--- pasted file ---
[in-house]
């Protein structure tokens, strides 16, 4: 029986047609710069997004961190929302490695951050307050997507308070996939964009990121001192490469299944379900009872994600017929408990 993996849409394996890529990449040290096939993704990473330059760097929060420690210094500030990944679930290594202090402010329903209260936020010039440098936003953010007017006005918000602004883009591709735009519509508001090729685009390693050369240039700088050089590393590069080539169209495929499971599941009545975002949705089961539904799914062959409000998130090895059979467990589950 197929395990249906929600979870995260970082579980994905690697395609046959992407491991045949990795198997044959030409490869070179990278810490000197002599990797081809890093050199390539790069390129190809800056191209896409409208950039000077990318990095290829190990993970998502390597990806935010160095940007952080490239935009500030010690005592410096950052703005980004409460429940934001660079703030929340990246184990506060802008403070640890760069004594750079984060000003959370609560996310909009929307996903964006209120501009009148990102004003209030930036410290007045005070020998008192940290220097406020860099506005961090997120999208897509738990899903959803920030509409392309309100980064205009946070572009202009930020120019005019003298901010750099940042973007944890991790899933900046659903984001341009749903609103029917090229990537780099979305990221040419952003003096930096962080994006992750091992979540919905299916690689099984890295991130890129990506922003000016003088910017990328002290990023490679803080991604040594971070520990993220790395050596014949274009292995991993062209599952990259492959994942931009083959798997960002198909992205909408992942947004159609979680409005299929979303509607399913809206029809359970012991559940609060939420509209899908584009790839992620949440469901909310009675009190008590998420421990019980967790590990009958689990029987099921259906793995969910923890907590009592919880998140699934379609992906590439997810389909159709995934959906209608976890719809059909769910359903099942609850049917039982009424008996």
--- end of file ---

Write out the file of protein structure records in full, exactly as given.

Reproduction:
[in-house]
């Protein structure tokens, strides 16, 4: 029986047609710069997004961190929302490695951050307050997507308070996939964009990121001192490469299944379900009872994600017929408990 993996849409394996890529990449040290096939993704990473330059760097929060420690210094500030990944679930290594202090402010329903209260936020010039440098936003953010007017006005918000602004883009591709735009519509508001090729685009390693050369240039700088050089590393590069080539169209495929499971599941009545975002949705089961539904799914062959409000998130090895059979467990589950 197929395990249906929600979870995260970082579980994905690697395609046959992407491991045949990795198997044959030409490869070179990278810490000197002599990797081809890093050199390539790069390129190809800056191209896409409208950039000077990318990095290829190990993970998502390597990806935010160095940007952080490239935009500030010690005592410096950052703005980004409460429940934001660079703030929340990246184990506060802008403070640890760069004594750079984060000003959370609560996310909009929307996903964006209120501009009148990102004003209030930036410290007045005070020998008192940290220097406020860099506005961090997120999208897509738990899903959803920030509409392309309100980064205009946070572009202009930020120019005019003298901010750099940042973007944890991790899933900046659903984001341009749903609103029917090229990537780099979305990221040419952003003096930096962080994006992750091992979540919905299916690689099984890295991130890129990506922003000016003088910017990328002290990023490679803080991604040594971070520990993220790395050596014949274009292995991993062209599952990259492959994942931009083959798997960002198909992205909408992942947004159609979680409005299929979303509607399913809206029809359970012991559940609060939420509209899908584009790839992620949440469901909310009675009190008590998420421990019980967790590990009958689990029987099921259906793995969910923890907590009592919880998140699934379609992906590439997810389909159709995934959906209608976890719809059909769910359903099942609850049917039982009424008996």